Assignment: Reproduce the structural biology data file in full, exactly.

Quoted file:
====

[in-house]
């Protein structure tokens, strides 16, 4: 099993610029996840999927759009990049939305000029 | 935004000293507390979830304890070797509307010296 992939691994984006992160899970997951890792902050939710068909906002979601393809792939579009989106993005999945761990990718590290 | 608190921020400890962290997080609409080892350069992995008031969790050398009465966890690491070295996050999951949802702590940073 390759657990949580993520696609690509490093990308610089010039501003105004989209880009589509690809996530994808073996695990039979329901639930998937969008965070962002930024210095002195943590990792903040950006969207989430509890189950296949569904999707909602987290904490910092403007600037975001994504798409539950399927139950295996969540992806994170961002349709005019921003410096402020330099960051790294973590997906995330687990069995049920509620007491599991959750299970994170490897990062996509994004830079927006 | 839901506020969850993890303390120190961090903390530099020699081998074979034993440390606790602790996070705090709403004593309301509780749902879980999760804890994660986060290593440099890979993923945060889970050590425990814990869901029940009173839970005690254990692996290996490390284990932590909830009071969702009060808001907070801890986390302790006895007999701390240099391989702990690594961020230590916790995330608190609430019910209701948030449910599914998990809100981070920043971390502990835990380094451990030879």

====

[in-house]
């Protein structure tokens, strides 16, 4: 099993610029996840999927759009990049939305000029 | 935004000293507390979830304890070797509307010296 992939691994984006992160899970997951890792902050939710068909906002979601393809792939579009989106993005999945761990990718590290 | 608190921020400890962290997080609409080892350069992995008031969790050398009465966890690491070295996050999951949802702590940073 390759657990949580993520696609690509490093990308610089010039501003105004989209880009589509690809996530994808073996695990039979329901639930998937969008965070962002930024210095002195943590990792903040950006969207989430509890189950296949569904999707909602987290904490910092403007600037975001994504798409539950399927139950295996969540992806994170961002349709005019921003410096402020330099960051790294973590997906995330687990069995049920509620007491599991959750299970994170490897990062996509994004830079927006 | 839901506020969850993890303390120190961090903390530099020699081998074979034993440390606790602790996070705090709403004593309301509780749902879980999760804890994660986060290593440099890979993923945060889970050590425990814990869901029940009173839970005690254990692996290996490390284990932590909830009071969702009060808001907070801890986390302790006895007999701390240099391989702990690594961020230590916790995330608190609430019910209701948030449910599914998990809100981070920043971390502990835990380094451990030879």